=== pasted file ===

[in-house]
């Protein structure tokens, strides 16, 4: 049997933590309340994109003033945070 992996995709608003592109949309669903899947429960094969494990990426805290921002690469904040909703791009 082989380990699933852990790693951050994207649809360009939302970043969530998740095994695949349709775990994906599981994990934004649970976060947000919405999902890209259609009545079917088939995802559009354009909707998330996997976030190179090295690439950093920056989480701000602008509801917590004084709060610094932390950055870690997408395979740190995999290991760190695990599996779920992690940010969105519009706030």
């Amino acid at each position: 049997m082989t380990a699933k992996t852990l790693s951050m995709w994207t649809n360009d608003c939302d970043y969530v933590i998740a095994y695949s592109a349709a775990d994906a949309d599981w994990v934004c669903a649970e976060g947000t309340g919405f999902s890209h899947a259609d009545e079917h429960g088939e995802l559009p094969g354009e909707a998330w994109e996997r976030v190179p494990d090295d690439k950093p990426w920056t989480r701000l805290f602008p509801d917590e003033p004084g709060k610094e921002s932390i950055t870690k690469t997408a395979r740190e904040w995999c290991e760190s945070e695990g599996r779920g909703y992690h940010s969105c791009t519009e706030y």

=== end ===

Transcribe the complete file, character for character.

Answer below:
[in-house]
């Protein structure tokens, strides 16, 4: 049997933590309340994109003033945070 992996995709608003592109949309669903899947429960094969494990990426805290921002690469904040909703791009 082989380990699933852990790693951050994207649809360009939302970043969530998740095994695949349709775990994906599981994990934004649970976060947000919405999902890209259609009545079917088939995802559009354009909707998330996997976030190179090295690439950093920056989480701000602008509801917590004084709060610094932390950055870690997408395979740190995999290991760190695990599996779920992690940010969105519009706030």
């Amino acid at each position: 049997m082989t380990a699933k992996t852990l790693s951050m995709w994207t649809n360009d608003c939302d970043y969530v933590i998740a095994y695949s592109a349709a775990d994906a949309d599981w994990v934004c669903a649970e976060g947000t309340g919405f999902s890209h899947a259609d009545e079917h429960g088939e995802l559009p094969g354009e909707a998330w994109e996997r976030v190179p494990d090295d690439k950093p990426w920056t989480r701000l805290f602008p509801d917590e003033p004084g709060k610094e921002s932390i950055t870690k690469t997408a395979r740190e904040w995999c290991e760190s945070e695990g599996r779920g909703y992690h940010s969105c791009t519009e706030y």